Medical University of South Carolina President Ray Greenberg testified before a state Senate committee last week that the General Assembly should hire a third party to study the potential impact of expanding Medicaid for more residents.

Gov. Nikki Haley and other Republican politicians have vowed that the state will not expand the low-income health insurance program in South Carolina.

Greenberg acknowledged that he is unlikely to change their minds — at least in 2013.

“My conversations have really tried to focus on making sure we have an independent reliable source of information about what’s happening in the health care market,” he said Thursday.

Under current state law, childless adults who are not pregnant or disabled do not qualify for Medicaid, regardless of their poverty level. An optional program under the federal Patient Protection and Affordable Care Act allows states an option of expanding the health insurance to more people starting next year.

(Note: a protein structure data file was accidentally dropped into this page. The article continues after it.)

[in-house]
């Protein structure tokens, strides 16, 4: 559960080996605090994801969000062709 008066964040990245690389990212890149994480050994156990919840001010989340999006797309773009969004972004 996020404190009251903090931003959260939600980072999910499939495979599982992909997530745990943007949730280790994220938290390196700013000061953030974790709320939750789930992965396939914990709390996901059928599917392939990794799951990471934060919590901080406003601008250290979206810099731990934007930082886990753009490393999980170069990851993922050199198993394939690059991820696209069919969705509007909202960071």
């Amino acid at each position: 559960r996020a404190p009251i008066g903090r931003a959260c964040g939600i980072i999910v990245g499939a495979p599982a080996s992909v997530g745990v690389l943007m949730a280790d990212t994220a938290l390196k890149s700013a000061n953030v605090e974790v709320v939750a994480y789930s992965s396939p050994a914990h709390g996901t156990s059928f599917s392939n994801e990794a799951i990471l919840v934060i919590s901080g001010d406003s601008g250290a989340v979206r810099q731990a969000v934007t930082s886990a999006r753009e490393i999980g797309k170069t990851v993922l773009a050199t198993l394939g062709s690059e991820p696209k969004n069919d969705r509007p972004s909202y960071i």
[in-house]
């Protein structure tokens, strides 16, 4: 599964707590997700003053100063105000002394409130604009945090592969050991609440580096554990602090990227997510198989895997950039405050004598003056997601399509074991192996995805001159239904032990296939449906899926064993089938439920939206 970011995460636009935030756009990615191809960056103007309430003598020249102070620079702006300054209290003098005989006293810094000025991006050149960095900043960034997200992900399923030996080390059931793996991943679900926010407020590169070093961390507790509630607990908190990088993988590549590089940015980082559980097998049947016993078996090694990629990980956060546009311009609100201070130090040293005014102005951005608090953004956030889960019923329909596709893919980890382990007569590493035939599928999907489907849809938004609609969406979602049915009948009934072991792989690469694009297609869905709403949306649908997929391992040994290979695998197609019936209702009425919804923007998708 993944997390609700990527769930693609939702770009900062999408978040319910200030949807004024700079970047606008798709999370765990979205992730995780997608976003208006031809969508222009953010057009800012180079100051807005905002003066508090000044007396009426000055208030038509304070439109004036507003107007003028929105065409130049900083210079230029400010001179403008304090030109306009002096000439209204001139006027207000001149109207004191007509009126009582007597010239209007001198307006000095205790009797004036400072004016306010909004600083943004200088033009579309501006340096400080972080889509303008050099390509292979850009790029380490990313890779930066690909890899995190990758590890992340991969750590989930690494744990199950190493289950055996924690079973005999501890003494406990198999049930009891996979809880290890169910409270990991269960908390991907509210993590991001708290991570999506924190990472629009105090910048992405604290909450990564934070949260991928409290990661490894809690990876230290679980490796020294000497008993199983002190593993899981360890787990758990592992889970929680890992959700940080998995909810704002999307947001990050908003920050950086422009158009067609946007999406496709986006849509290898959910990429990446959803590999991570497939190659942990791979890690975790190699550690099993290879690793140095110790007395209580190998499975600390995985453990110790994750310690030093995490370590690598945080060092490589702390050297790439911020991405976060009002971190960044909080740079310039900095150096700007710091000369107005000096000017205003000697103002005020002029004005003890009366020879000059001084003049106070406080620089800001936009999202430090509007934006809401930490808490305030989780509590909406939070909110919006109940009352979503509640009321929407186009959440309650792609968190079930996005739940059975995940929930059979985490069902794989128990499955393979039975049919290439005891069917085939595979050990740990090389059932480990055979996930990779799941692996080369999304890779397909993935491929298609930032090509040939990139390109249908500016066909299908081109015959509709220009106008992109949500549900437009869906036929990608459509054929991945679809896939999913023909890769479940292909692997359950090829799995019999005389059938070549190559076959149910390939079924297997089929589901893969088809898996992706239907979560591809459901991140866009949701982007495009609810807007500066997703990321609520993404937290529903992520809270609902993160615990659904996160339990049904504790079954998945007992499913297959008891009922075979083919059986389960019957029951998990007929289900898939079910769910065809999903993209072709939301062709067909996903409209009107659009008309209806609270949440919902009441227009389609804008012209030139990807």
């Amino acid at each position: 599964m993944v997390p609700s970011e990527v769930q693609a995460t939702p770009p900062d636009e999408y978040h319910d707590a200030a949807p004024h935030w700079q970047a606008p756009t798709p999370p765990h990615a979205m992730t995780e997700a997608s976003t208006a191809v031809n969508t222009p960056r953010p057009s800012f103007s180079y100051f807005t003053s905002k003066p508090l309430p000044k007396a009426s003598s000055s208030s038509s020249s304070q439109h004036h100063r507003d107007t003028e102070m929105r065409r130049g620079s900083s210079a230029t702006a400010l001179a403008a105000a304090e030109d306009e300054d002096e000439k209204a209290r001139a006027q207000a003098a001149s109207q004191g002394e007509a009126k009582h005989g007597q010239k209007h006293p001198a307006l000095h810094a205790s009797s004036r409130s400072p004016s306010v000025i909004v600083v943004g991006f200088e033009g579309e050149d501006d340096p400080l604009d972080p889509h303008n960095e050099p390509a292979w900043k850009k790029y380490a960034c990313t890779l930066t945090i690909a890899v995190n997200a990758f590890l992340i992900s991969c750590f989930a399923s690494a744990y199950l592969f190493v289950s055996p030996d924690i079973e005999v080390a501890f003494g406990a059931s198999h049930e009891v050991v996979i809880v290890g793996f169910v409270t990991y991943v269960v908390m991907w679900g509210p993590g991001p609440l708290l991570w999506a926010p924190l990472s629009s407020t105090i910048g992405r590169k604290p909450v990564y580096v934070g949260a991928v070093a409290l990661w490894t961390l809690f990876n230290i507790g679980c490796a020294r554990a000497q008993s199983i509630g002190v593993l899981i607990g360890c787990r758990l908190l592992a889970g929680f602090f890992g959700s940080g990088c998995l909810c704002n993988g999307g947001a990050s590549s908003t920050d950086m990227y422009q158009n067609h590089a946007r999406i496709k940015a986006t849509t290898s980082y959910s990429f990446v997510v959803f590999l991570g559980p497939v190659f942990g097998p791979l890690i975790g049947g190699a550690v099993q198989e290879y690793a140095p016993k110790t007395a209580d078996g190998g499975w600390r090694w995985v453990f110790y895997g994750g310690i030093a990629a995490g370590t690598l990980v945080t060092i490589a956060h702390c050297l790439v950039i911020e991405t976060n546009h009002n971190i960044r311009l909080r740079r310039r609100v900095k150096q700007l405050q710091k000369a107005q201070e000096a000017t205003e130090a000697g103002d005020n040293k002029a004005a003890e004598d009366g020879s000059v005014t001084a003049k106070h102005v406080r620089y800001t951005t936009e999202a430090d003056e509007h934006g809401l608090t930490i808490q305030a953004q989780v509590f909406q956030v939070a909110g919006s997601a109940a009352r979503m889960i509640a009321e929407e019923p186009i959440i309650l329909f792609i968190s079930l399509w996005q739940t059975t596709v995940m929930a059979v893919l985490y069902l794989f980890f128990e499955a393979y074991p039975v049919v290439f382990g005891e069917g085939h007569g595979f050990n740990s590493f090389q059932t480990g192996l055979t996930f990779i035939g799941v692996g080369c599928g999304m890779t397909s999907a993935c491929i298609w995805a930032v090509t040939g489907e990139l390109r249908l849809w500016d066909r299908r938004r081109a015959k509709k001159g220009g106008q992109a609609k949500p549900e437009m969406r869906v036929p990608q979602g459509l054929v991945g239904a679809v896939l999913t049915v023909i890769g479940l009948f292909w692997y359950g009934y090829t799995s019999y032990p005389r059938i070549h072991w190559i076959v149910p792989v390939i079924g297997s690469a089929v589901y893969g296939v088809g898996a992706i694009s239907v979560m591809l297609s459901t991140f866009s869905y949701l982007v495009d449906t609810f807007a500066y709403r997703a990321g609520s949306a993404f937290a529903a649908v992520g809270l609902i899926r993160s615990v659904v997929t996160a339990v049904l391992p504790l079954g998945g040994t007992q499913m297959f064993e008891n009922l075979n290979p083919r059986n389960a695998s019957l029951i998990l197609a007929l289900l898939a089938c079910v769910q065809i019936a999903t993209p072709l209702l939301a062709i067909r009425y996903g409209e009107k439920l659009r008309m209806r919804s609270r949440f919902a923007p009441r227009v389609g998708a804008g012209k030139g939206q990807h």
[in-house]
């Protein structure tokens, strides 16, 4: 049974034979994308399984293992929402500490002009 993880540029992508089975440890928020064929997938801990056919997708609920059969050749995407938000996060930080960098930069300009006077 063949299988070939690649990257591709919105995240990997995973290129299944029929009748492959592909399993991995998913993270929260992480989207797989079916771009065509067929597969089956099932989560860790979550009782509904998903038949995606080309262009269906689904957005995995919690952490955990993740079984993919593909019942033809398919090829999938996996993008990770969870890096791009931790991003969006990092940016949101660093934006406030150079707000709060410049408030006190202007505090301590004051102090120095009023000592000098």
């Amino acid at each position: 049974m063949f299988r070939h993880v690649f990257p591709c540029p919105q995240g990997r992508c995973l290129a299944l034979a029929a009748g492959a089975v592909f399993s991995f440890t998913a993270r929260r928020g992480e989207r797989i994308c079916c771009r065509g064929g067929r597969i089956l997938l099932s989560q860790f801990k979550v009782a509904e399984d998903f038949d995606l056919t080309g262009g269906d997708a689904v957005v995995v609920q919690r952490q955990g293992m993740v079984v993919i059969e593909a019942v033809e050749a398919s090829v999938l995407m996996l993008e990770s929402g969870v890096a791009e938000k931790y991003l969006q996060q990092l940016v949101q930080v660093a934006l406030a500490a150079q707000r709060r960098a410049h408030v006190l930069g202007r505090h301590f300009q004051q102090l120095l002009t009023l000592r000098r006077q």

Rep. Murrell Smith, R-Sumter, speaking on SCETV’s weekly political talk show “This Week in the State House,” said that even with the federal government offering to fund 90 percent of the Medicaid expansion, the program is still too expensive.

“Giving someone health insurance does not improve their health. That’s been proven time and time again,” Smith said.

Rep. Gilda Cobb-Hunter, D-Orangeburg, also speaking on the talk show, said the consequences will be “catastrophic” for the state if lawmakers opt out of the expansion.

“It’s being penny-wise and pound-foolish for us to say we can’t afford to do it,” Cobb-Hunter said.

“This Week at the State House” is hosted by Lt. Gov. Glenn McConnell.

“You can see why there’s debate on this issue here in Columbia,” McConnell said at the end of the 30-minute broadcast.

Reach Lauren Sausser at 937-5598.